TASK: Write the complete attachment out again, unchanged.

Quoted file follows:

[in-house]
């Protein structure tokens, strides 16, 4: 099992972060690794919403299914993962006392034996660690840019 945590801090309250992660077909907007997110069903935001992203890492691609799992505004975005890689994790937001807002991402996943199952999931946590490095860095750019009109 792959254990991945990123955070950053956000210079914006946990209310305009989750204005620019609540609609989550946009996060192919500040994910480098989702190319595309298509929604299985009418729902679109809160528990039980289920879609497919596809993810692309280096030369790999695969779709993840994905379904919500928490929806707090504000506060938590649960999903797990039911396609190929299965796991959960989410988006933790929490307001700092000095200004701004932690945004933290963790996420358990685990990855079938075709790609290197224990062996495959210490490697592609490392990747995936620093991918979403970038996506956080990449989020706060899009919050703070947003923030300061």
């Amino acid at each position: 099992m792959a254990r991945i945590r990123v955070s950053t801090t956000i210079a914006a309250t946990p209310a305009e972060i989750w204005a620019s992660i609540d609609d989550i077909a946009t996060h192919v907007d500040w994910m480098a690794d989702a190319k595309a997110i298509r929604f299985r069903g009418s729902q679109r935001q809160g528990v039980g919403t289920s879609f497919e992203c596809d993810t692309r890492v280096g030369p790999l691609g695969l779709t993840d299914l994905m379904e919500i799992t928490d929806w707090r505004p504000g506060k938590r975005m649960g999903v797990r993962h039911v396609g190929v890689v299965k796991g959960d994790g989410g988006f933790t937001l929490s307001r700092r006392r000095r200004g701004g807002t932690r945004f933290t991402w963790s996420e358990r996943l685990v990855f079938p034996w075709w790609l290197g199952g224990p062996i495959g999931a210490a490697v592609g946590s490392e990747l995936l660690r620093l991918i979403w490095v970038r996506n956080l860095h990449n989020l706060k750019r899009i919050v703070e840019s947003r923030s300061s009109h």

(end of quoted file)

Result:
[in-house]
């Protein structure tokens, strides 16, 4: 099992972060690794919403299914993962006392034996660690840019 945590801090309250992660077909907007997110069903935001992203890492691609799992505004975005890689994790937001807002991402996943199952999931946590490095860095750019009109 792959254990991945990123955070950053956000210079914006946990209310305009989750204005620019609540609609989550946009996060192919500040994910480098989702190319595309298509929604299985009418729902679109809160528990039980289920879609497919596809993810692309280096030369790999695969779709993840994905379904919500928490929806707090504000506060938590649960999903797990039911396609190929299965796991959960989410988006933790929490307001700092000095200004701004932690945004933290963790996420358990685990990855079938075709790609290197224990062996495959210490490697592609490392990747995936620093991918979403970038996506956080990449989020706060899009919050703070947003923030300061």
């Amino acid at each position: 099992m792959a254990r991945i945590r990123v955070s950053t801090t956000i210079a914006a309250t946990p209310a305009e972060i989750w204005a620019s992660i609540d609609d989550i077909a946009t996060h192919v907007d500040w994910m480098a690794d989702a190319k595309a997110i298509r929604f299985r069903g009418s729902q679109r935001q809160g528990v039980g919403t289920s879609f497919e992203c596809d993810t692309r890492v280096g030369p790999l691609g695969l779709t993840d299914l994905m379904e919500i799992t928490d929806w707090r505004p504000g506060k938590r975005m649960g999903v797990r993962h039911v396609g190929v890689v299965k796991g959960d994790g989410g988006f933790t937001l929490s307001r700092r006392r000095r200004g701004g807002t932690r945004f933290t991402w963790s996420e358990r996943l685990v990855f079938p034996w075709w790609l290197g199952g224990p062996i495959g999931a210490a490697v592609g946590s490392e990747l995936l660690r620093l991918i979403w490095v970038r996506n956080l860095h990449n989020l706060k750019r899009i919050v703070e840019s947003r923030s300061s009109h």